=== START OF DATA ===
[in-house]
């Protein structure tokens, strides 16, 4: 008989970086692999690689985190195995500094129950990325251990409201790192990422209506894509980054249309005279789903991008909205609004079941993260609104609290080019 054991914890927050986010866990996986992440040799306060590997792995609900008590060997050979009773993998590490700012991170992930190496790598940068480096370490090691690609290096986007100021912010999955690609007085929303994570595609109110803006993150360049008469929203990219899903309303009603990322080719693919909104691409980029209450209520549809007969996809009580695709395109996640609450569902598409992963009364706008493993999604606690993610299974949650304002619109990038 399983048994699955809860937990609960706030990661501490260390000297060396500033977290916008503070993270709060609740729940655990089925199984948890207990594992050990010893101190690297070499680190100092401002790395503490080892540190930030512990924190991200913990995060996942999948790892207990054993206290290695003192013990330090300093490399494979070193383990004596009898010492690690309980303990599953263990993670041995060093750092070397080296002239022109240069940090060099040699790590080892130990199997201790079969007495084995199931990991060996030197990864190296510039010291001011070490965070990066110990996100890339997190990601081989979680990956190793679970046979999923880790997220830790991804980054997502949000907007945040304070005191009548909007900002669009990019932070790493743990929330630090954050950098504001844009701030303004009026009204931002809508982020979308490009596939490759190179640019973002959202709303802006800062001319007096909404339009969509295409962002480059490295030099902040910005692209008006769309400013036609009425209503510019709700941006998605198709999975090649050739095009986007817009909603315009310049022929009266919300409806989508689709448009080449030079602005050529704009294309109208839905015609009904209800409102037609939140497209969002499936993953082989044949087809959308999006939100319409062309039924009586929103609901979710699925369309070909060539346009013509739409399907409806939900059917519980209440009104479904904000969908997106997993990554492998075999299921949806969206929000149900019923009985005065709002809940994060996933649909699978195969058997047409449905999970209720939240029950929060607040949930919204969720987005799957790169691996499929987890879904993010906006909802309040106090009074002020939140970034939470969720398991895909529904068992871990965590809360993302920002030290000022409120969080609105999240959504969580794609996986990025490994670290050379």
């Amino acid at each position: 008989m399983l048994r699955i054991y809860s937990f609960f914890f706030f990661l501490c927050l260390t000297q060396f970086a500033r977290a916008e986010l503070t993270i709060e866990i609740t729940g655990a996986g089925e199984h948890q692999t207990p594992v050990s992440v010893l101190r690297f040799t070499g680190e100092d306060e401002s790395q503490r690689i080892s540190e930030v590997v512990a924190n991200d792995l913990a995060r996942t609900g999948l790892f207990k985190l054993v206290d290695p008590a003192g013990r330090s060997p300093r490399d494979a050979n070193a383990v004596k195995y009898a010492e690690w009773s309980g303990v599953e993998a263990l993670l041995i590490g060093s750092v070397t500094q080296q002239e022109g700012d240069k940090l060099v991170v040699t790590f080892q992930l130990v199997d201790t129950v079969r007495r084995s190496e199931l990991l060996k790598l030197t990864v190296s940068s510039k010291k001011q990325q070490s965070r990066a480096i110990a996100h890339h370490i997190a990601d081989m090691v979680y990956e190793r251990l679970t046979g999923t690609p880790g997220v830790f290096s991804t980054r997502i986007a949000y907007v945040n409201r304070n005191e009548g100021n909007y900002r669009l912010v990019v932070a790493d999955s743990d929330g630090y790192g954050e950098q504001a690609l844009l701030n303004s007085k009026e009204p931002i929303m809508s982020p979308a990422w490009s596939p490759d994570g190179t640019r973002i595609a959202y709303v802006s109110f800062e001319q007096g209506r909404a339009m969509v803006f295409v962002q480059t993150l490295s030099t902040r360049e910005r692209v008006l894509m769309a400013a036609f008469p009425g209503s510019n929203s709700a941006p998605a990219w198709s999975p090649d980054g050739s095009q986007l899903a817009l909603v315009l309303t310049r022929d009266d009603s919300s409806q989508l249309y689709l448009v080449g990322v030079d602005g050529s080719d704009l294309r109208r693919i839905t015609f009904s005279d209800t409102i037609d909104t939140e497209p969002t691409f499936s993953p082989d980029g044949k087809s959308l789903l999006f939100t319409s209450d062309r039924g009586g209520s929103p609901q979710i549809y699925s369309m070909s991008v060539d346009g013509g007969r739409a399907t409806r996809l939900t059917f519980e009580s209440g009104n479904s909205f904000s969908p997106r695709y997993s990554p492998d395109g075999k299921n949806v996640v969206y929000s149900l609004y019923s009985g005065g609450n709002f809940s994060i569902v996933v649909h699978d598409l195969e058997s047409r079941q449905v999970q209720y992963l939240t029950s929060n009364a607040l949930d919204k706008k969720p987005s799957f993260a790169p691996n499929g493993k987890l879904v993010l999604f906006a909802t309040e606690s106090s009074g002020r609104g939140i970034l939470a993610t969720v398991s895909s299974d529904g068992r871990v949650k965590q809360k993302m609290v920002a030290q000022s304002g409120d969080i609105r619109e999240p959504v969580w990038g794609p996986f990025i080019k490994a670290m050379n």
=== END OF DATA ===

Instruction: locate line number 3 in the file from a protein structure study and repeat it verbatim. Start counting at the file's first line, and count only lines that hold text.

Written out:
């Amino acid at each position: 008989m399983l048994r699955i054991y809860s937990f609960f914890f706030f990661l501490c927050l260390t000297q060396f970086a500033r977290a916008e986010l503070t993270i709060e866990i609740t729940g655990a996986g089925e199984h948890q692999t207990p594992v050990s992440v010893l101190r690297f040799t070499g680190e100092d306060e401002s790395q503490r690689i080892s540190e930030v590997v512990a924190n991200d792995l913990a995060r996942t609900g999948l790892f207990k985190l054993v206290d290695p008590a003192g013990r330090s060997p300093r490399d494979a050979n070193a383990v004596k195995y009898a010492e690690w009773s309980g303990v599953e993998a263990l993670l041995i590490g060093s750092v070397t500094q080296q002239e022109g700012d240069k940090l060099v991170v040699t790590f080892q992930l130990v199997d201790t129950v079969r007495r084995s190496e199931l990991l060996k790598l030197t990864v190296s940068s510039k010291k001011q990325q070490s965070r990066a480096i110990a996100h890339h370490i997190a990601d081989m090691v979680y990956e190793r251990l679970t046979g999923t690609p880790g997220v830790f290096s991804t980054r997502i986007a949000y907007v945040n409201r304070n005191e009548g100021n909007y900002r669009l912010v990019v932070a790493d999955s743990d929330g630090y790192g954050e950098q504001a690609l844009l701030n303004s007085k009026e009204p931002i929303m809508s982020p979308a990422w490009s596939p490759d994570g190179t640019r973002i595609a959202y709303v802006s109110f800062e001319q007096g209506r909404a339009m969509v803006f295409v962002q480059t993150l490295s030099t902040r360049e910005r692209v008006l894509m769309a400013a036609f008469p009425g209503s510019n929203s709700a941006p998605a990219w198709s999975p090649d980054g050739s095009q986007l899903a817009l909603v315009l309303t310049r022929d009266d009603s919300s409806q989508l249309y689709l448009v080449g990322v030079d602005g050529s080719d704009l294309r109208r693919i839905t015609f009904s005279d209800t409102i037609d909104t939140e497209p969002t691409f499936s993953p082989d980029g044949k087809s959308l789903l999006f939100t319409s209450d062309r039924g009586g209520s929103p609901q979710i549809y699925s369309m070909s991008v060539d346009g013509g007969r739409a399907t409806r996809l939900t059917f519980e009580s209440g009104n479904s909205f904000s969908p997106r695709y997993s990554p492998d395109g075999k299921n949806v996640v969206y929000s149900l609004y019923s009985g005065g609450n709002f809940s994060i569902v996933v649909h699978d598409l195969e058997s047409r079941q449905v999970q209720y992963l939240t029950s929060n009364a607040l949930d919204k706008k969720p987005s799957f993260a790169p691996n499929g493993k987890l879904v993010l999604f906006a909802t309040e606690s106090s009074g002020r609104g939140i970034l939470a993610t969720v398991s895909s299974d529904g068992r871990v949650k965590q809360k993302m609290v920002a030290q000022s304002g409120d969080i609105r619109e999240p959504v969580w990038g794609p996986f990025i080019k490994a670290m050379n």